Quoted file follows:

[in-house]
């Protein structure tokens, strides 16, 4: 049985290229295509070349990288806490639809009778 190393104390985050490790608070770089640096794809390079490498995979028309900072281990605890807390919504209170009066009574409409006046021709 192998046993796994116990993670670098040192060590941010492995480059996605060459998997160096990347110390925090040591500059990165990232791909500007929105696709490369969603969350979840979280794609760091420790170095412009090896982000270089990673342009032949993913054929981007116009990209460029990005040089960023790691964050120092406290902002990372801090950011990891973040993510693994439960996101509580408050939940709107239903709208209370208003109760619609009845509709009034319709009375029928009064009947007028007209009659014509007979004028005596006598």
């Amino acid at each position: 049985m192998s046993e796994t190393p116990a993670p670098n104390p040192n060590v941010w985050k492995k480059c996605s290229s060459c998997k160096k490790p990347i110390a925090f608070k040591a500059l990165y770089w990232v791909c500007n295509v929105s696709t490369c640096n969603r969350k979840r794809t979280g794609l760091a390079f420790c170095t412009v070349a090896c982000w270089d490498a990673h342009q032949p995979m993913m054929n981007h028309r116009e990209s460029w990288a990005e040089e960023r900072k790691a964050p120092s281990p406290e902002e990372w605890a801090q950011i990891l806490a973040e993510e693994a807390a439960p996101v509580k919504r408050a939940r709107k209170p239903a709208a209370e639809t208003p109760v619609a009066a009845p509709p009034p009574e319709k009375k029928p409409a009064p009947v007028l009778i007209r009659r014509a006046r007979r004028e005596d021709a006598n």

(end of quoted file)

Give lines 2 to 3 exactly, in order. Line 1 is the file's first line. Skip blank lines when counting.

């Protein structure tokens, strides 16, 4: 049985290229295509070349990288806490639809009778 190393104390985050490790608070770089640096794809390079490498995979028309900072281990605890807390919504209170009066009574409409006046021709 192998046993796994116990993670670098040192060590941010492995480059996605060459998997160096990347110390925090040591500059990165990232791909500007929105696709490369969603969350979840979280794609760091420790170095412009090896982000270089990673342009032949993913054929981007116009990209460029990005040089960023790691964050120092406290902002990372801090950011990891973040993510693994439960996101509580408050939940709107239903709208209370208003109760619609009845509709009034319709009375029928009064009947007028007209009659014509007979004028005596006598």
């Amino acid at each position: 049985m192998s046993e796994t190393p116990a993670p670098n104390p040192n060590v941010w985050k492995k480059c996605s290229s060459c998997k160096k490790p990347i110390a925090f608070k040591a500059l990165y770089w990232v791909c500007n295509v929105s696709t490369c640096n969603r969350k979840r794809t979280g794609l760091a390079f420790c170095t412009v070349a090896c982000w270089d490498a990673h342009q032949p995979m993913m054929n981007h028309r116009e990209s460029w990288a990005e040089e960023r900072k790691a964050p120092s281990p406290e902002e990372w605890a801090q950011i990891l806490a973040e993510e693994a807390a439960p996101v509580k919504r408050a939940r709107k209170p239903a709208a209370e639809t208003p109760v619609a009066a009845p509709p009034p009574e319709k009375k029928p409409a009064p009947v007028l009778i007209r009659r014509a006046r007979r004028e005596d021709a006598n």